Back in the 1930s, typewriting was a big deal. There were even typewriting magazines, much like we had computer magazines when home computers were novel. I ran across this review of Dvorak, et al.’s book Typewriting Behavior, the research team’s report to the Carnegie Foundation for the Advancement of Teaching, which funded the research that led to the improved “Simplified Keyboard” that we now call the Dvorak Keyboard.
I obtained all of the remaining new (printed in 1936) copies of the 546-page book from Dr. Dvorak’s family, and they are available here.
Typists in Less Time
TYPEWRITING BEHAVIOR. By August Dvorak, Nellie Merrick, William L. Dealey, and Gertrude Catherine Ford. New York, Cincinnati, Chicago, Boston, Atlanta, Dallas, San Francisco: American Book Company.
Under the intriguing title of “Typewriting Behavior,” the quartet of teachers who prepared this book have made a distinct contribution to effectiveness in the learning of typewriting.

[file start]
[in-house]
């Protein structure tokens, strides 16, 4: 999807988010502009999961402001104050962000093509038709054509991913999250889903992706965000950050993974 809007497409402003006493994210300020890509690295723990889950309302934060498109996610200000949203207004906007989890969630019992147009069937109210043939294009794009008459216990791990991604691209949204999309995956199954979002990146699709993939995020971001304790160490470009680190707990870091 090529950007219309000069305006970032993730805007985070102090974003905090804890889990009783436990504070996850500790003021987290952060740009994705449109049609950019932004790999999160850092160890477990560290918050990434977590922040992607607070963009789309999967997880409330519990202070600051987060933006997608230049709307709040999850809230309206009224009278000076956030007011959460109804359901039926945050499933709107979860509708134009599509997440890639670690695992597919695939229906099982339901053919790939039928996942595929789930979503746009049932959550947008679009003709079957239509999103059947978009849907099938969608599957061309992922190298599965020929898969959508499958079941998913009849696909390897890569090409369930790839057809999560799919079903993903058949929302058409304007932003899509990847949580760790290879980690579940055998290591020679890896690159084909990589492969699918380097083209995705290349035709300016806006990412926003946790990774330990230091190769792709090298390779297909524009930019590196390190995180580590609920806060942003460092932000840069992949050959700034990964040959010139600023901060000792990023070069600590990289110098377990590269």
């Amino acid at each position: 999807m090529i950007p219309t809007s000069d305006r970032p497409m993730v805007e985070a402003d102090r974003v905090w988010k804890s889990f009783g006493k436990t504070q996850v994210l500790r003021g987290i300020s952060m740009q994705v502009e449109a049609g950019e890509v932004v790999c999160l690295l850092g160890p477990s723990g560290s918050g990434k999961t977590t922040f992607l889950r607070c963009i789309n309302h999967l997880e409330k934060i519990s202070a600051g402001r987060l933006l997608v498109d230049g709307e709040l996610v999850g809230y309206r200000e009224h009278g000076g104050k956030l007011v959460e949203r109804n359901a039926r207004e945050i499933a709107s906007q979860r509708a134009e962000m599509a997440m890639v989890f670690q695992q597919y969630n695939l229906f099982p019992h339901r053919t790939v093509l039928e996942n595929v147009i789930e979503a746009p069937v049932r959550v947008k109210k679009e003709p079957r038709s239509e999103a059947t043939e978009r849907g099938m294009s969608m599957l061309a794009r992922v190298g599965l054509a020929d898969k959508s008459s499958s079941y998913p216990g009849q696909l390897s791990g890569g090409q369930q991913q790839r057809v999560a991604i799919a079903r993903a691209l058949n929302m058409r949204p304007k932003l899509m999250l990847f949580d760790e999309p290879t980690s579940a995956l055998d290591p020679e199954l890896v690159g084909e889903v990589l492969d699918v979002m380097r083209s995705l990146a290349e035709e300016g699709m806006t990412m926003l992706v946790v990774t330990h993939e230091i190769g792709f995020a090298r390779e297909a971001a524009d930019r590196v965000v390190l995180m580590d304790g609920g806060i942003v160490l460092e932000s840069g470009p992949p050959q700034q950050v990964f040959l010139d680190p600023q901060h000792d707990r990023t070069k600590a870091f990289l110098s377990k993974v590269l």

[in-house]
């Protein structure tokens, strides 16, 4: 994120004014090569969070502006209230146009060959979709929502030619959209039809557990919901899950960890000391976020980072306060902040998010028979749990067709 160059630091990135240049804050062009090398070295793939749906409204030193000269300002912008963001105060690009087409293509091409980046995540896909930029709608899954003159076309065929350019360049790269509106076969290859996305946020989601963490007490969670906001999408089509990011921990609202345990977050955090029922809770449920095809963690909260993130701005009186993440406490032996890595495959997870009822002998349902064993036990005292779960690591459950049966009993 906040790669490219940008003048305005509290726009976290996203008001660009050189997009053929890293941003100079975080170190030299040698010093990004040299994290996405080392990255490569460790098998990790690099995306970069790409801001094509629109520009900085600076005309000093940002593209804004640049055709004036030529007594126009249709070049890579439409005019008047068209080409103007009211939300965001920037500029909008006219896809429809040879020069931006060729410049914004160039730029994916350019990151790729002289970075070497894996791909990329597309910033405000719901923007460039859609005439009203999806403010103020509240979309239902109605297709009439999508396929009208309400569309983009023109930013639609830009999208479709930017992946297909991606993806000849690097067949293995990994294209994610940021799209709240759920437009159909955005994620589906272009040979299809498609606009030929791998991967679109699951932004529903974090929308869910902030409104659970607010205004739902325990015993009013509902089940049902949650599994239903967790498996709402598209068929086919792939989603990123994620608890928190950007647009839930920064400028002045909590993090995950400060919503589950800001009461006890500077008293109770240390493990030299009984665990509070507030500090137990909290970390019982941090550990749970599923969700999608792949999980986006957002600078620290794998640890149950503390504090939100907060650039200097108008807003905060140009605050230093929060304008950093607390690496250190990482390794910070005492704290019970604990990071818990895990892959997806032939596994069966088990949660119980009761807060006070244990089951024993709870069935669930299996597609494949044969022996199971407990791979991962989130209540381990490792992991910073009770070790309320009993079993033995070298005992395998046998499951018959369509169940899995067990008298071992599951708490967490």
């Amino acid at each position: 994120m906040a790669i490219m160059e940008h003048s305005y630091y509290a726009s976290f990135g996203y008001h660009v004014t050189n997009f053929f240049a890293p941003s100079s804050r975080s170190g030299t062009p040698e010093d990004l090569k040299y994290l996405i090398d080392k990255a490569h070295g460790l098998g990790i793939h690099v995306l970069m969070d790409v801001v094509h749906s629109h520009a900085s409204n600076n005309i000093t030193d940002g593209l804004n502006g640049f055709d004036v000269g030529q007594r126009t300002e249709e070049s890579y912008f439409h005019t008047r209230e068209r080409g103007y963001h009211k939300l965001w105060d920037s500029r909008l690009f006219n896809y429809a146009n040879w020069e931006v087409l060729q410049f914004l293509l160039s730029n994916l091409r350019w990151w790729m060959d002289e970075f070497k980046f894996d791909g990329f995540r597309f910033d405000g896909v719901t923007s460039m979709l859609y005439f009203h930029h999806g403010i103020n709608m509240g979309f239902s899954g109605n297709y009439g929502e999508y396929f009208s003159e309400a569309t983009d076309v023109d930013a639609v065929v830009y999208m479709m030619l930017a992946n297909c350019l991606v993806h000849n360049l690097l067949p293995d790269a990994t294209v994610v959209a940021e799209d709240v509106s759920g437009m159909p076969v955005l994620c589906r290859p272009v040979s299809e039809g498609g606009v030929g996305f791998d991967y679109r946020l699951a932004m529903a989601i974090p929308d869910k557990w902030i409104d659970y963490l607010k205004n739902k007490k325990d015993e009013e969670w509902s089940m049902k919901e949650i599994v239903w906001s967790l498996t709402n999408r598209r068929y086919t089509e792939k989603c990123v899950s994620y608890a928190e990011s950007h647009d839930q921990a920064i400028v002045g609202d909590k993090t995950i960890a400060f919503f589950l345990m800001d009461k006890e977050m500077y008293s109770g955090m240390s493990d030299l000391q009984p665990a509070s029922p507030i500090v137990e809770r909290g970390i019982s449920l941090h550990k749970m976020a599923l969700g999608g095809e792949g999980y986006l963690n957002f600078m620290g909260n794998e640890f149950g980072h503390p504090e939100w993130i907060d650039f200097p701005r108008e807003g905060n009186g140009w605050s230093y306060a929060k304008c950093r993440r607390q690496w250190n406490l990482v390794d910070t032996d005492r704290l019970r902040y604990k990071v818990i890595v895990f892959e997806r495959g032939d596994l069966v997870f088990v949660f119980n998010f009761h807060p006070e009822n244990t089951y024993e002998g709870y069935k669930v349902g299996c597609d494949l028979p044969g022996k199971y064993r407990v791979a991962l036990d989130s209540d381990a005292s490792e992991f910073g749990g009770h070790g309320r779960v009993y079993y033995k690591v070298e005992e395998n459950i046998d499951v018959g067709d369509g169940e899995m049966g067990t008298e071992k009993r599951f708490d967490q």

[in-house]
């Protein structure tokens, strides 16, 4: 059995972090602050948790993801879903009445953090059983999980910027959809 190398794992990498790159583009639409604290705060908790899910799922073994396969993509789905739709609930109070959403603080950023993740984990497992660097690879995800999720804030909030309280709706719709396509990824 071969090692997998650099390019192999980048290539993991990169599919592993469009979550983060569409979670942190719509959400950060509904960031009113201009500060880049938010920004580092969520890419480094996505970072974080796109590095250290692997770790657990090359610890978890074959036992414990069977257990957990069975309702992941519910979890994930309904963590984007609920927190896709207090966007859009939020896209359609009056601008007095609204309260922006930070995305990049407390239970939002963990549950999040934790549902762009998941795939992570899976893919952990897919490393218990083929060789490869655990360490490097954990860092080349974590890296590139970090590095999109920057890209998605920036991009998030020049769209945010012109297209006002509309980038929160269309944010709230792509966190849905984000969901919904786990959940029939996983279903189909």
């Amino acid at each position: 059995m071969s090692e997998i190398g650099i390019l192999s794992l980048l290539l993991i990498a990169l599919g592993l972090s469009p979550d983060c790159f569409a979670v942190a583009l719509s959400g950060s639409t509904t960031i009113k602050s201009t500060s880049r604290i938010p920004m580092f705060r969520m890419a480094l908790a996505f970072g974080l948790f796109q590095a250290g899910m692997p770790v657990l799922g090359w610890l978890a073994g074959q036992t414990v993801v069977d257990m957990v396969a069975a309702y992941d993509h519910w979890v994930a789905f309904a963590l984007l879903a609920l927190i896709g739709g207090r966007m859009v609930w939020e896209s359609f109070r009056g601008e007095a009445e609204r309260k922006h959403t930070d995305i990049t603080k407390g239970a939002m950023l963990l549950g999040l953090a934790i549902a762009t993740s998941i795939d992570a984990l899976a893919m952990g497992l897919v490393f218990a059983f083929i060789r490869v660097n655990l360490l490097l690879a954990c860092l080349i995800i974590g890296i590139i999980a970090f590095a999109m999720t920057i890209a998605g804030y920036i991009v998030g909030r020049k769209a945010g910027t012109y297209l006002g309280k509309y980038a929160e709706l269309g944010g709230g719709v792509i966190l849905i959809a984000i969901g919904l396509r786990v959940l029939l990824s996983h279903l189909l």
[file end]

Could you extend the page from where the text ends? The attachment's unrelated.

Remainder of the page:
The approach has been both practical and scientific. Traditional methods of teaching are in some cases found at variance with the psychology of the student. For example — why so much insistence on typing without errors — or upon typing without the use of sight to bring fingers upon keys? Why those monotonous warnings against typing too fast, when speed is so greatly to be desired?
The aim of this book is to assist teachers to train typists at a saving of time over present customs in the average school. The authors point out that the acquisition of skill as a typist is the most time-consuming task in the entire curriculum of commercial studies.
A book which offers well tested suggestions for the saving of time in this direction is certain of a welcome not only by teachers of typewriting but by many somewhat mature students who still recognize impediments to their own best functioning.
Especially promising seem to be the suggestions regarding rhythm and the establishment of mental poise, in place of the rigidity which so often results from prevalent procedures in the clicking classrooms.
Transcribed from the 21 December 1936 issue of the Journal of Education (p544).
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